Personally and individually I believe we have to do what we do best and this is the best way to bring people together, collaborate – in partnership that is very important. Whatever happens at a political level we should continue working together. – Hakan Silahsizoglu, Atta Festival
Christiana Bissett shared how the young collective she is part of work between Glasgow, LA, Helsinki, Switzerland and Austria. She commented that for them mobility has been a challenge and also a resource in being able to exchange from different places but she finds that in the arts industry mobility becomes a necessity and is unsustainable. She asked “how do we foster international relationships but continue to have foundations at home that make them sustainable career development opportunities and provide longevity?”
The panel was asked “what are the pinch points in your work and where can funding make impact?” Funding for the creation of work was said to be important. For Mairi Taylor, the concerns were where the next generation would be coming from and creating the space and accessibility for opportunities.
Mairi Taylor talked about the stability that funding brought to build strategic relationships abroad and think bigger. She spoke about the pressure around the impact they can have as a disability-led organisation but that funding gave acknowledgement that they can work over a longer period of time and that theatre work needs to be at the core of of what they do to create the impact. She noted how key partnerships are to what they do to have an impact beyond the work they are making. She stressed that there aren’t enough opportunities for young disabled people and the positive impact of programmes like Unlimited in achieving a ripple effect. She is working to get disabled artists and actors seen as being able to play any part in any piece.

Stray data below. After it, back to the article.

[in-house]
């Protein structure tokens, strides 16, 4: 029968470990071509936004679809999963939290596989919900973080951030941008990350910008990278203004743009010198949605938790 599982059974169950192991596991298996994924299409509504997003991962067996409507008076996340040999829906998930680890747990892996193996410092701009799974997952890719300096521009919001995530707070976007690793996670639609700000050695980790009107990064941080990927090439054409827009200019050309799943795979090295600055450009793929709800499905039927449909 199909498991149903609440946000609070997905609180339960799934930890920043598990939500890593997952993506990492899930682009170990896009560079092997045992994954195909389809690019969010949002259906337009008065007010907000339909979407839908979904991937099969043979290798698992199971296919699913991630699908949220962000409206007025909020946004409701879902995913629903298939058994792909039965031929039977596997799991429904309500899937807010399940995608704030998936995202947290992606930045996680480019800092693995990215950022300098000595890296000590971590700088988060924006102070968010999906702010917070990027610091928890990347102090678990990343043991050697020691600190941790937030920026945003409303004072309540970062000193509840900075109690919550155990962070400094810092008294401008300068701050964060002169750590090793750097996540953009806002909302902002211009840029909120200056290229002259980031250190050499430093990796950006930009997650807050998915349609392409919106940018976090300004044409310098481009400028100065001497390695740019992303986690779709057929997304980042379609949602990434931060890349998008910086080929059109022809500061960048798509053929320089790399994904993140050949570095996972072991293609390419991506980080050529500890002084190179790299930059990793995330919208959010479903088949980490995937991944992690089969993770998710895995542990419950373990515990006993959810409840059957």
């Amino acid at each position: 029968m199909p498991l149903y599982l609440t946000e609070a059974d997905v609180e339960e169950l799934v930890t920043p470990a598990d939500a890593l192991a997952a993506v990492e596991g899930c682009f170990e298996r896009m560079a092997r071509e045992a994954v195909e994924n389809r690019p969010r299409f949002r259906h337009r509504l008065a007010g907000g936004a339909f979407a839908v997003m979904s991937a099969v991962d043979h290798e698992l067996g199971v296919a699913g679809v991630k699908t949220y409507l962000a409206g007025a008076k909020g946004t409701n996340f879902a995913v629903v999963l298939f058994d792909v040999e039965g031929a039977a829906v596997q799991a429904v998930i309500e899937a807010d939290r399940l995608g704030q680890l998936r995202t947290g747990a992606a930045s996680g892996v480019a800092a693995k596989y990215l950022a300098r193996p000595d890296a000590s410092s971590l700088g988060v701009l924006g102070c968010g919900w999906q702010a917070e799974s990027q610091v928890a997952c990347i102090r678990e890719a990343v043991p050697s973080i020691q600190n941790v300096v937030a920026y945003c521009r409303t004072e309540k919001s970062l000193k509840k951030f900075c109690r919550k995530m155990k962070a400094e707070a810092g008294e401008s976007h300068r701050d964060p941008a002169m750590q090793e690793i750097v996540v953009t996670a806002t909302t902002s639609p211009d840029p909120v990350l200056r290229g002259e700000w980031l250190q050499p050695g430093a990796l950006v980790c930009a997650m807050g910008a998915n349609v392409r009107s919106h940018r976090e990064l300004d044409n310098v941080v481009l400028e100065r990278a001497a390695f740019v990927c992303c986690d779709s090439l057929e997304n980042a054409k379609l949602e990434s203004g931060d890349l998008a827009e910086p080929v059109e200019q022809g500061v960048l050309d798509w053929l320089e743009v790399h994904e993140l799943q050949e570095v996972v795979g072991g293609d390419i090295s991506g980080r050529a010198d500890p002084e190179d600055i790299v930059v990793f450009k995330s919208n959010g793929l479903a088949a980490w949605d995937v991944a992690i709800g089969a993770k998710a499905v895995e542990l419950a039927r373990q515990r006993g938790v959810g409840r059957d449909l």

On one level we’re trying to put these narratives on stage and be at the vanguard and on another really basic level – how do audiences get there, how do people dream, how do they move forward when fundamentally society is pushing them down now? – Mairi Taylor, BOP Theatre
A board member from Berwick Film and Media Arts Festival praised ASEF’s grant programme, which for a small and rural festival, impressed to funders that a large foundation was backing it’s international ambitions. He asked what can funders do best to support small scale and rural organisations who don’t normally get access to the international arena? Hakan reflected on his involvement in a new dance festival for children and young people in 40 towns in France set up by an established arts organisation, reiterating the value of partnership: “one can run a festival in a rural area but why not connect with other possible partners – a town, village, small city – everybody is stronger when you come to invite a company or are applying for funding.”.